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Hydrology and Earth System Sciences An interactive open-access journal of the European Geosciences Union
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Volume 21, issue 12
Hydrol. Earth Syst. Sci., 21, 6307–6327, 2017
https://doi.org/10.5194/hess-21-6307-2017
© Author(s) 2017. This work is distributed under
the Creative Commons Attribution 3.0 License.
Hydrol. Earth Syst. Sci., 21, 6307–6327, 2017
https://doi.org/10.5194/hess-21-6307-2017
© Author(s) 2017. This work is distributed under
the Creative Commons Attribution 3.0 License.

Research article 13 Dec 2017

Research article | 13 Dec 2017

The 2010–2015 megadrought in central Chile: impacts on regional hydroclimate and vegetation

René D. Garreaud1,2, Camila Alvarez-Garreton3,2, Jonathan Barichivich3,2, Juan Pablo Boisier1,2, Duncan Christie3,2, Mauricio Galleguillos4,2, Carlos LeQuesne3, James McPhee5,6, and Mauricio Zambrano-Bigiarini7,2 René D. Garreaud et al.
  • 1Department of Geophysics, Universidad de Chile, Santiago, Chile
  • 2Center for Climate and Resilience Research (CR2), Santiago, Chile
  • 3Laboratorio de Dendrocronología y Cambio Global, Instituto de Conservación Biodiversidad y Territorio, Universidad Austral de Chile, Valdivia, Chile
  • 4Faculty of Agronomic Sciences, Universidad de Chile, Santiago, Chile
  • 5Department of Civil Engineering, Universidad de Chile, Santiago, Chile
  • 6Advanced Mining Technology Center, Universidad de Chile, Santiago, Chile
  • 7Department of Civil Engineering, Faculty of Engineering and Sciences, Universidad de La Frontera, Temuco, Chile

Abstract. Since 2010 an uninterrupted sequence of dry years, with annual rainfall deficits ranging from 25 to 45 %, has prevailed in central Chile (western South America, 30–38° S). Although intense 1- or 2-year droughts are recurrent in this Mediterranean-like region, the ongoing event stands out because of its longevity and large extent. The extraordinary character of the so-called central Chile megadrought (MD) was established against century long historical records and a millennial tree-ring reconstruction of regional precipitation. The largest MD-averaged rainfall relative anomalies occurred in the northern, semi-arid sector of central Chile, but the event was unprecedented to the south of 35° S. ENSO-neutral conditions have prevailed since 2011 (except for the strong El Niño in 2015), contrasting with La Niña conditions that often accompanied past droughts. The precipitation deficit diminished the Andean snowpack and resulted in amplified declines (up to 90 %) of river flow, reservoir volumes and groundwater levels along central Chile and westernmost Argentina. In some semi-arid basins we found a decrease in the runoff-to-rainfall coefficient. A substantial decrease in vegetation productivity occurred in the shrubland-dominated, northern sector, but a mix of greening and browning patches occurred farther south, where irrigated croplands and exotic forest plantations dominate. The ongoing warming in central Chile, making the MD one of the warmest 6-year periods on record, may have also contributed to such complex vegetation changes by increasing potential evapotranspiration. We also report some of the measures taken by the central government to relieve the MD effects and the public perception of this event. The understanding of the nature and biophysical impacts of the MD helps as a foundation for preparedness efforts to confront a dry, warm future regional climate scenario.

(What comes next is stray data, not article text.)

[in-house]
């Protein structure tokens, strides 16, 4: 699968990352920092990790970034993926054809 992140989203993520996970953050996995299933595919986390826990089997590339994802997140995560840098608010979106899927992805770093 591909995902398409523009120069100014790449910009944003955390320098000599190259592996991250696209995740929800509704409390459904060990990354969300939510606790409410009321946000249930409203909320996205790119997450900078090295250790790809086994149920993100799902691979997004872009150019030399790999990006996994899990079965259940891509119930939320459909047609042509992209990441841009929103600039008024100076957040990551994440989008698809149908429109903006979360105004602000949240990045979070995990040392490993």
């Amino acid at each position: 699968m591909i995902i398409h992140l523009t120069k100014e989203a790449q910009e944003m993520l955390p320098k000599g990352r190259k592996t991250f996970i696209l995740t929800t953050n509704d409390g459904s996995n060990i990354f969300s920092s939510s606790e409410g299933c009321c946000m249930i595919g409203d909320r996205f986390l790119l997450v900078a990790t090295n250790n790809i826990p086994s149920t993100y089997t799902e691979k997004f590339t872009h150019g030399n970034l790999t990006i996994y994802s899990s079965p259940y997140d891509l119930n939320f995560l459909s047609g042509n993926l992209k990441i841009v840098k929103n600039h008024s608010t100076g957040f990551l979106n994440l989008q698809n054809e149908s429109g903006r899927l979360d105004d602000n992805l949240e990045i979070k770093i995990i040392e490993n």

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This work synthesizes an interdisciplinary research on the megadrought (MD) that has afflicted central Chile since 2010. Although 1- or 2-year droughts are not infrequent in this Mediterranean-like region, the ongoing dry period stands out because of its longevity and large extent, leading to unseen hydrological effects and vegetation impacts. Understanding the nature and biophysical impacts of the MD contributes to confronting a dry, warm future regional climate scenario in subtropical regions.
This work synthesizes an interdisciplinary research on the megadrought (MD) that has afflicted...
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